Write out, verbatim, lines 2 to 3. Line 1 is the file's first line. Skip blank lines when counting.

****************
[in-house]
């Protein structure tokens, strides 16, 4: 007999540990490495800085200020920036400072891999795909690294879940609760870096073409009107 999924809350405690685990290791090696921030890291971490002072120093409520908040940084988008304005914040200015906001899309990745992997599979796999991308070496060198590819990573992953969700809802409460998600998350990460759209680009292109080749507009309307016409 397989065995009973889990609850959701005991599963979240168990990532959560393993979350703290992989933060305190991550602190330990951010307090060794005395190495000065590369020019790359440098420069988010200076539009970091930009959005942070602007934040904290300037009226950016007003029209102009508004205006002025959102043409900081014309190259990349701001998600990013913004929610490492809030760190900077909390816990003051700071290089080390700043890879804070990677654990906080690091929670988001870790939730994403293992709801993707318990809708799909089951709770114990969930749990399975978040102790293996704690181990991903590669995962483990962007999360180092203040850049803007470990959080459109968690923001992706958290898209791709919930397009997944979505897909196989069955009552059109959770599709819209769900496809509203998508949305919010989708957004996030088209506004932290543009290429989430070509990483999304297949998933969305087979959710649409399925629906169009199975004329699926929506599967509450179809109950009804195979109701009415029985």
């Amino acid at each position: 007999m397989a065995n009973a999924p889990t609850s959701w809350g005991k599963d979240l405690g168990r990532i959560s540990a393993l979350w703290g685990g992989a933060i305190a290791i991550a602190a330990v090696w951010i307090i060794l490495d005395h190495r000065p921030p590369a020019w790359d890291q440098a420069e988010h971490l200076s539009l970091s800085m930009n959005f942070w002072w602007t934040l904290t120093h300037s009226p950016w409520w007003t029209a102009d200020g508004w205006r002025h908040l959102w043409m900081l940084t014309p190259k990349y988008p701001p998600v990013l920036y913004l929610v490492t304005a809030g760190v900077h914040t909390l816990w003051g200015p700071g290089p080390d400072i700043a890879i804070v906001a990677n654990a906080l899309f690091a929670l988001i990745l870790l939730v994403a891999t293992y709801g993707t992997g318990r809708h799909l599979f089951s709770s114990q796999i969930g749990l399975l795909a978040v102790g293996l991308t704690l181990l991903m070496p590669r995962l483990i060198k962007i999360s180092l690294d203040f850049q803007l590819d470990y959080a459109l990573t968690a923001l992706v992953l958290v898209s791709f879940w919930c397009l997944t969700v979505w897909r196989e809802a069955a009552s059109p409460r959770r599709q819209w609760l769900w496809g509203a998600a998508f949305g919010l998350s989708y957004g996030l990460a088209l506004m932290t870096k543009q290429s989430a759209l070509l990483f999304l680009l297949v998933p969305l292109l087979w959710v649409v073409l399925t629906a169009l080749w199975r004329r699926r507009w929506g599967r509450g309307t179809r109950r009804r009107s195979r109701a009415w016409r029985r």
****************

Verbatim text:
């Protein structure tokens, strides 16, 4: 007999540990490495800085200020920036400072891999795909690294879940609760870096073409009107 999924809350405690685990290791090696921030890291971490002072120093409520908040940084988008304005914040200015906001899309990745992997599979796999991308070496060198590819990573992953969700809802409460998600998350990460759209680009292109080749507009309307016409 397989065995009973889990609850959701005991599963979240168990990532959560393993979350703290992989933060305190991550602190330990951010307090060794005395190495000065590369020019790359440098420069988010200076539009970091930009959005942070602007934040904290300037009226950016007003029209102009508004205006002025959102043409900081014309190259990349701001998600990013913004929610490492809030760190900077909390816990003051700071290089080390700043890879804070990677654990906080690091929670988001870790939730994403293992709801993707318990809708799909089951709770114990969930749990399975978040102790293996704690181990991903590669995962483990962007999360180092203040850049803007470990959080459109968690923001992706958290898209791709919930397009997944979505897909196989069955009552059109959770599709819209769900496809509203998508949305919010989708957004996030088209506004932290543009290429989430070509990483999304297949998933969305087979959710649409399925629906169009199975004329699926929506599967509450179809109950009804195979109701009415029985």
């Amino acid at each position: 007999m397989a065995n009973a999924p889990t609850s959701w809350g005991k599963d979240l405690g168990r990532i959560s540990a393993l979350w703290g685990g992989a933060i305190a290791i991550a602190a330990v090696w951010i307090i060794l490495d005395h190495r000065p921030p590369a020019w790359d890291q440098a420069e988010h971490l200076s539009l970091s800085m930009n959005f942070w002072w602007t934040l904290t120093h300037s009226p950016w409520w007003t029209a102009d200020g508004w205006r002025h908040l959102w043409m900081l940084t014309p190259k990349y988008p701001p998600v990013l920036y913004l929610v490492t304005a809030g760190v900077h914040t909390l816990w003051g200015p700071g290089p080390d400072i700043a890879i804070v906001a990677n654990a906080l899309f690091a929670l988001i990745l870790l939730v994403a891999t293992y709801g993707t992997g318990r809708h799909l599979f089951s709770s114990q796999i969930g749990l399975l795909a978040v102790g293996l991308t704690l181990l991903m070496p590669r995962l483990i060198k962007i999360s180092l690294d203040f850049q803007l590819d470990y959080a459109l990573t968690a923001l992706v992953l958290v898209s791709f879940w919930c397009l997944t969700v979505w897909r196989e809802a069955a009552s059109p409460r959770r599709q819209w609760l769900w496809g509203a998600a998508f949305g919010l998350s989708y957004g996030l990460a088209l506004m932290t870096k543009q290429s989430a759209l070509l990483f999304l680009l297949v998933p969305l292109l087979w959710v649409v073409l399925t629906a169009l080749w199975r004329r699926r507009w929506g599967r509450g309307t179809r109950r009804r009107s195979r109701a009415w016409r029985r």